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    Daily Footprints

    actually for me countryside is better, if only there more job opportunities and leisure, being in a community is really great in japan,

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    Paul Alderson

    My wife & I visited 5 Japanese cities (1 day each) while on a cruise. The only place that sticks in my mind is Aomori. The others just blend into each other. Seeing Mt Fuji at sunrise was mind blowing however. Must go back.

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    Octo-Punisher

    How much room do you have to explain your interests and reasons for wanting to live in a particular location, at least applying to be a teacher through JET?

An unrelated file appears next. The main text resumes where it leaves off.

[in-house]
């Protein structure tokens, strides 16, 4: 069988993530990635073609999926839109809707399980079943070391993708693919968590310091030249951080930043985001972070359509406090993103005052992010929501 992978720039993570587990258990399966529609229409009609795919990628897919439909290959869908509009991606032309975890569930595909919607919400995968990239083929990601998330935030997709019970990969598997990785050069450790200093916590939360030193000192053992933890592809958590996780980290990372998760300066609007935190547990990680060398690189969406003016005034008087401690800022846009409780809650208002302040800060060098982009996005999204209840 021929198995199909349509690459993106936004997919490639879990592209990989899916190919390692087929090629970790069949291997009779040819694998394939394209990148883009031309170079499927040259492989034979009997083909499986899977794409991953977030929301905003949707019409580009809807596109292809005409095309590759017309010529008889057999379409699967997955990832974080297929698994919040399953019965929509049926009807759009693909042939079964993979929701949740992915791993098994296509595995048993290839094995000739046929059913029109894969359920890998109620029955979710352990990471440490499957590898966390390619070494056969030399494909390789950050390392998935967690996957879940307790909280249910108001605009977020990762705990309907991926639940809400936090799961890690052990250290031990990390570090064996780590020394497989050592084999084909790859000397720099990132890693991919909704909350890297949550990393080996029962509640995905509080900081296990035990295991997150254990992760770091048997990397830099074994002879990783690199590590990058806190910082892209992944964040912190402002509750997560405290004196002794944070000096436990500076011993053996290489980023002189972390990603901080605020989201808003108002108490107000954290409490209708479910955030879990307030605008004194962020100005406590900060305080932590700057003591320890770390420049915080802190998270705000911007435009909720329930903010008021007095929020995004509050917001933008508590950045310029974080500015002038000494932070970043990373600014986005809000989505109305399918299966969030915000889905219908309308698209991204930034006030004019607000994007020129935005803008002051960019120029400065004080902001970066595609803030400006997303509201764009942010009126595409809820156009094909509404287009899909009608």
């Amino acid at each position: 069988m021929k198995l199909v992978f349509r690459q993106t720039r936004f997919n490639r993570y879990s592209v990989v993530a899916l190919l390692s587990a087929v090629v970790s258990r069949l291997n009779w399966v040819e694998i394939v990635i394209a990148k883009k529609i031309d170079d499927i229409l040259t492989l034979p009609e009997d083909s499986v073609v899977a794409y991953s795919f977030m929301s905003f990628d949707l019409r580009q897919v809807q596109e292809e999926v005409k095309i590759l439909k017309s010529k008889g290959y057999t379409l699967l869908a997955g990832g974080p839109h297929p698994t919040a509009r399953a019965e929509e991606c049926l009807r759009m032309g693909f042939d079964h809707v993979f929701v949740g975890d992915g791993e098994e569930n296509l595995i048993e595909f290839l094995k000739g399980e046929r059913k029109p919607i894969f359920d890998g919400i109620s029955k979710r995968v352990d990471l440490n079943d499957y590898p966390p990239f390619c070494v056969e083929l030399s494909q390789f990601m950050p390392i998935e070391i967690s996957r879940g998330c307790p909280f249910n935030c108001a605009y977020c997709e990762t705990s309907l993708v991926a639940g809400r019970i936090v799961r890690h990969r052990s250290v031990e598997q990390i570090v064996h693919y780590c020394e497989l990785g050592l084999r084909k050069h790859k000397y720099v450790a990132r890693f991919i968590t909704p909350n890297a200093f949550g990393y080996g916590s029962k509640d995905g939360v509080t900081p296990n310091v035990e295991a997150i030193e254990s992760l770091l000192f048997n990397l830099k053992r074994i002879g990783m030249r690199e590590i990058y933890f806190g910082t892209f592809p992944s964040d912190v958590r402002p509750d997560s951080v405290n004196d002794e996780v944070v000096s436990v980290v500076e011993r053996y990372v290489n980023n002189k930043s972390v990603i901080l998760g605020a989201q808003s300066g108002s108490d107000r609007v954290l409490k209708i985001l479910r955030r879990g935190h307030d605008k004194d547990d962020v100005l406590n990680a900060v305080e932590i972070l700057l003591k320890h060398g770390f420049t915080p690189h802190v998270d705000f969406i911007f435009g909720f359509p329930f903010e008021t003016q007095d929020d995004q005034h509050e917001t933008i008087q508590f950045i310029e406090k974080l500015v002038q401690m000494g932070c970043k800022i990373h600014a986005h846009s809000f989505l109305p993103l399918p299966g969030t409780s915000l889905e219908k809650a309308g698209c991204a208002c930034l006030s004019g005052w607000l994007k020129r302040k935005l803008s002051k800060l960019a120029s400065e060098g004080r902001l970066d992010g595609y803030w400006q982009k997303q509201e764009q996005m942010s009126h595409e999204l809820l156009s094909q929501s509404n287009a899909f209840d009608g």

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    bob steave

    This video transends japan and is just a cool look at coming of age and where you live effecting everything in this video! as as guy who has lived many places.. this is spot on

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    Bob Ross

    I don’t know if I want to move japan or not I don’t just want to stay in the u.s and you only live once and I don’t want to waste it so what should do
    Sorry I got to your channel so late

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    Laura Gambel